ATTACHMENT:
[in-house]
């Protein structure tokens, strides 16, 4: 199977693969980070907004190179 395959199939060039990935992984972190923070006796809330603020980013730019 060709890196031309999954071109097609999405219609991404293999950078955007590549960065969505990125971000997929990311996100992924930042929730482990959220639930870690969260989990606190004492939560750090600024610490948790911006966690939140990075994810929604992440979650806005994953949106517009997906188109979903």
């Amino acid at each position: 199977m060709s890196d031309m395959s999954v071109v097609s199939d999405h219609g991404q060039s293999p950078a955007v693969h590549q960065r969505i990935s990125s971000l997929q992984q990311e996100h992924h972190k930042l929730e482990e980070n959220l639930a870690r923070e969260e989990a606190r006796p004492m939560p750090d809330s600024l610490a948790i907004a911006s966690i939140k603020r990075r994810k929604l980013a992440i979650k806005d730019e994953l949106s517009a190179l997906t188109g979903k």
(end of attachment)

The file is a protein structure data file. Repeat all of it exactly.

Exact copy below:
[in-house]
């Protein structure tokens, strides 16, 4: 199977693969980070907004190179 395959199939060039990935992984972190923070006796809330603020980013730019 060709890196031309999954071109097609999405219609991404293999950078955007590549960065969505990125971000997929990311996100992924930042929730482990959220639930870690969260989990606190004492939560750090600024610490948790911006966690939140990075994810929604992440979650806005994953949106517009997906188109979903």
């Amino acid at each position: 199977m060709s890196d031309m395959s999954v071109v097609s199939d999405h219609g991404q060039s293999p950078a955007v693969h590549q960065r969505i990935s990125s971000l997929q992984q990311e996100h992924h972190k930042l929730e482990e980070n959220l639930a870690r923070e969260e989990a606190r006796p004492m939560p750090d809330s600024l610490a948790i907004a911006s966690i939140k603020r990075r994810k929604l980013a992440i979650k806005d730019e994953l949106s517009a190179l997906t188109g979903k």